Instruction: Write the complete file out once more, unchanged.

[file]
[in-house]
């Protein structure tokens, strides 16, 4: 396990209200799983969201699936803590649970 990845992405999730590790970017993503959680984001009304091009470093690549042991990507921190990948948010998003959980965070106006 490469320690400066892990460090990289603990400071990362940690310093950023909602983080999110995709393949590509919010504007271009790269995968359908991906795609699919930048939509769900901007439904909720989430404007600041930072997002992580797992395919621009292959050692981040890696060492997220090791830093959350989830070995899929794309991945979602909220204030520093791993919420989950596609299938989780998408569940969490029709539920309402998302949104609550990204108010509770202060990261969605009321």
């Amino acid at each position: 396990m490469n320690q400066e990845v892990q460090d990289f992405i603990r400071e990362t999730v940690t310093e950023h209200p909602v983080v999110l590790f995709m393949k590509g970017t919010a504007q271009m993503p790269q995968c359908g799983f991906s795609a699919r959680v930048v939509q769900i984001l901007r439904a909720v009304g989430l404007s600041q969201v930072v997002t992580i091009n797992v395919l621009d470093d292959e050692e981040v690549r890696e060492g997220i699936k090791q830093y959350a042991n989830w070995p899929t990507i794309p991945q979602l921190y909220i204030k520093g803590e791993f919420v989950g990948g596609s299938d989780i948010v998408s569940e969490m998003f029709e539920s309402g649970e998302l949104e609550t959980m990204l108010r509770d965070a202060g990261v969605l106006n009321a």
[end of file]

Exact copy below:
[in-house]
């Protein structure tokens, strides 16, 4: 396990209200799983969201699936803590649970 990845992405999730590790970017993503959680984001009304091009470093690549042991990507921190990948948010998003959980965070106006 490469320690400066892990460090990289603990400071990362940690310093950023909602983080999110995709393949590509919010504007271009790269995968359908991906795609699919930048939509769900901007439904909720989430404007600041930072997002992580797992395919621009292959050692981040890696060492997220090791830093959350989830070995899929794309991945979602909220204030520093791993919420989950596609299938989780998408569940969490029709539920309402998302949104609550990204108010509770202060990261969605009321």
């Amino acid at each position: 396990m490469n320690q400066e990845v892990q460090d990289f992405i603990r400071e990362t999730v940690t310093e950023h209200p909602v983080v999110l590790f995709m393949k590509g970017t919010a504007q271009m993503p790269q995968c359908g799983f991906s795609a699919r959680v930048v939509q769900i984001l901007r439904a909720v009304g989430l404007s600041q969201v930072v997002t992580i091009n797992v395919l621009d470093d292959e050692e981040v690549r890696e060492g997220i699936k090791q830093y959350a042991n989830w070995p899929t990507i794309p991945q979602l921190y909220i204030k520093g803590e791993f919420v989950g990948g596609s299938d989780i948010v998408s569940e969490m998003f029709e539920s309402g649970e998302l949104e609550t959980m990204l108010r509770d965070a202060g990261v969605l106006n009321a």